The next example uses the diminished arpeggio which, to me, is the stereotype sound or a D7 from G harmonic minor.

Harmonic minor dominant lines ex 4

The line on the Am7 is a Cmaj7 arpeggio followed by a stack of fourths from A. The line on the D7 consists of an F# dim arpeggio followed by a chromatic encircling that resolves to the 3rd of GMaj7.

Another very useful device in the D7(b9b13) repertoire is the augmented triad. In the scale the triad is found on the 3rd of the scale which in the key of G would be a Bb. SInce I mostly use it on a D7 I guess I tend to think of it as a D augmented triad. Of course it is that too since the augmented triad is symmetrical.

Harmonic minor dominant lines ex 5

On the Am7 I start out with an encircling of the root which is then followed by a Cmaj7 arpeggio.  The line on the D7 is build from the Bb augmented triad followed by a scale run that resolves to the 5th(D) of G.

A good way to create interesting lines is to combine triads in pairs. I have written a few articles about this subject they can be found on the list here: Online lessons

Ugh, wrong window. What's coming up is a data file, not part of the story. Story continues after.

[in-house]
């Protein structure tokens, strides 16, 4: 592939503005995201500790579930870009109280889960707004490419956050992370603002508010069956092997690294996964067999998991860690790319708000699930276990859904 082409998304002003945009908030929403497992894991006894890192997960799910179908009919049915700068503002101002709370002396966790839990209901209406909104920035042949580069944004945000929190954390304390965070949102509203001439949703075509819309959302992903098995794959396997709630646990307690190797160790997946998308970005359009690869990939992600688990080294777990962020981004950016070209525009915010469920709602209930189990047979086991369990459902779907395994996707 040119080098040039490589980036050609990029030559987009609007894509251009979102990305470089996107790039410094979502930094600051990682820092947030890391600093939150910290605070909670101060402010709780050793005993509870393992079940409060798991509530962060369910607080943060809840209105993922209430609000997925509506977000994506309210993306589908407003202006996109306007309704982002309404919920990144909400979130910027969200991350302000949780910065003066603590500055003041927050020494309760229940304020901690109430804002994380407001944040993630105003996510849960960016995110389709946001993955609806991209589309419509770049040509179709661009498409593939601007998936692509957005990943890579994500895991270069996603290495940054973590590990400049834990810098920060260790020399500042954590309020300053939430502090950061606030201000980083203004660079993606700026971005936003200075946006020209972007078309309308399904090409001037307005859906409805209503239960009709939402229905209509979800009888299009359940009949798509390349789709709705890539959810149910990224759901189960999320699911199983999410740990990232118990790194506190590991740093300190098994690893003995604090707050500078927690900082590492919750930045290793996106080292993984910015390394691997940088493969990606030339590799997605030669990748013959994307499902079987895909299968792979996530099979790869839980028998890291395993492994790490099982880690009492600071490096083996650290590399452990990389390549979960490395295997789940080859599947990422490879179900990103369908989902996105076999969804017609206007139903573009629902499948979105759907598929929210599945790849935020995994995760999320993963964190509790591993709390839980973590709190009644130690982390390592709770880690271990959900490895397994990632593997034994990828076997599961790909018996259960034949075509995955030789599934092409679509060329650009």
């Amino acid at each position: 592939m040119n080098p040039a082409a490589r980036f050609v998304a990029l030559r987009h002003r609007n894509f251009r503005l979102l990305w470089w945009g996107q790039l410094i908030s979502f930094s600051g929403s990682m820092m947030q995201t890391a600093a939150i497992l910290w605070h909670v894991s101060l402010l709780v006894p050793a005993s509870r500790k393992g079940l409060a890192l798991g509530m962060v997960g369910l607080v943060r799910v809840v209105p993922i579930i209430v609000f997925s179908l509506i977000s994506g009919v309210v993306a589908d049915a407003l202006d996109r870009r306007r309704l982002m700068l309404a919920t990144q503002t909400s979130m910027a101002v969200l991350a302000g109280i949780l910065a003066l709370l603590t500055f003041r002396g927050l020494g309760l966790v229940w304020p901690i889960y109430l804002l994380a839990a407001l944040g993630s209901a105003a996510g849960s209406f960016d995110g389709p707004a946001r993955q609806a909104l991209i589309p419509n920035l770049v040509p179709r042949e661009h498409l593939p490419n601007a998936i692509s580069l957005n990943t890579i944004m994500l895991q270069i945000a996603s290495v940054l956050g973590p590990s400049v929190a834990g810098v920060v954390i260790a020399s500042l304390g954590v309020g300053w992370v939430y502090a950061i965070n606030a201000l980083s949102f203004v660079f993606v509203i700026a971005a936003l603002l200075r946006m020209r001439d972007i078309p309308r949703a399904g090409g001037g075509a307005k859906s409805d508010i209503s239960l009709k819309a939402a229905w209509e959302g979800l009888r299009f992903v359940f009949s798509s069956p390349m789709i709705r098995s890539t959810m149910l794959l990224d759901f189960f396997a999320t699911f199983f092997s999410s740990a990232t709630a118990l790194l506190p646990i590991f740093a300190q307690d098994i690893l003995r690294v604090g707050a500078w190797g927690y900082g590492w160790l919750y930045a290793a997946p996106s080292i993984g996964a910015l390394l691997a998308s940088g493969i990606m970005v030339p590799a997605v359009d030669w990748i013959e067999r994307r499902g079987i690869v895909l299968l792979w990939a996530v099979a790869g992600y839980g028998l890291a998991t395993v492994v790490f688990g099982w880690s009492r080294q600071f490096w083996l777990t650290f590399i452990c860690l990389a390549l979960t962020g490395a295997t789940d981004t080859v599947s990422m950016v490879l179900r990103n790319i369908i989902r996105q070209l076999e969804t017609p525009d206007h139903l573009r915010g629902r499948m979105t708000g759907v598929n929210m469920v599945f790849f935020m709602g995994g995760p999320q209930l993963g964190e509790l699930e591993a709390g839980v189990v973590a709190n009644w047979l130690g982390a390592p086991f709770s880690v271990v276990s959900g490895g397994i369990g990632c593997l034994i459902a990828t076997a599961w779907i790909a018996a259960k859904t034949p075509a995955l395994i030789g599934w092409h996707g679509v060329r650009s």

In this case I am using the D and Eb major triads which give you a good set of notes to convey the D7(b9b13) sound.
Harmonic minor dominant lines ex 6

The line on the Am7 is a combination of two arpeggios. Am7 followed by an Em7 arpeggio. The D7 line connects the Eb and D triads and resolves via the b9 and b7 to the 5th of G.

The last example makes use of the diatonic chord on the 3rd degree of the scale, so in this case a BbMaj7#5.

Harmonic minor dominant lines ex 7

The Am7 line is a combination of a C major triad and an Asus4 triad, both good devices for that sound. On the D7 I start of with a melodic fragment that to me sounds like a dim chord (I don’t actually have a name for it though) and then I descend down the BbMaj7#5 arpeggio and resolve to the 3rd of G.

I hope that you can use the material I presented hear in you own improvisations and that you get some new ideas and melodic devices to use over a b9b13 dominant chord.

As always you can download a PDF of the examples here:

Harmonic minor dominant lines

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Minor II V I Cadences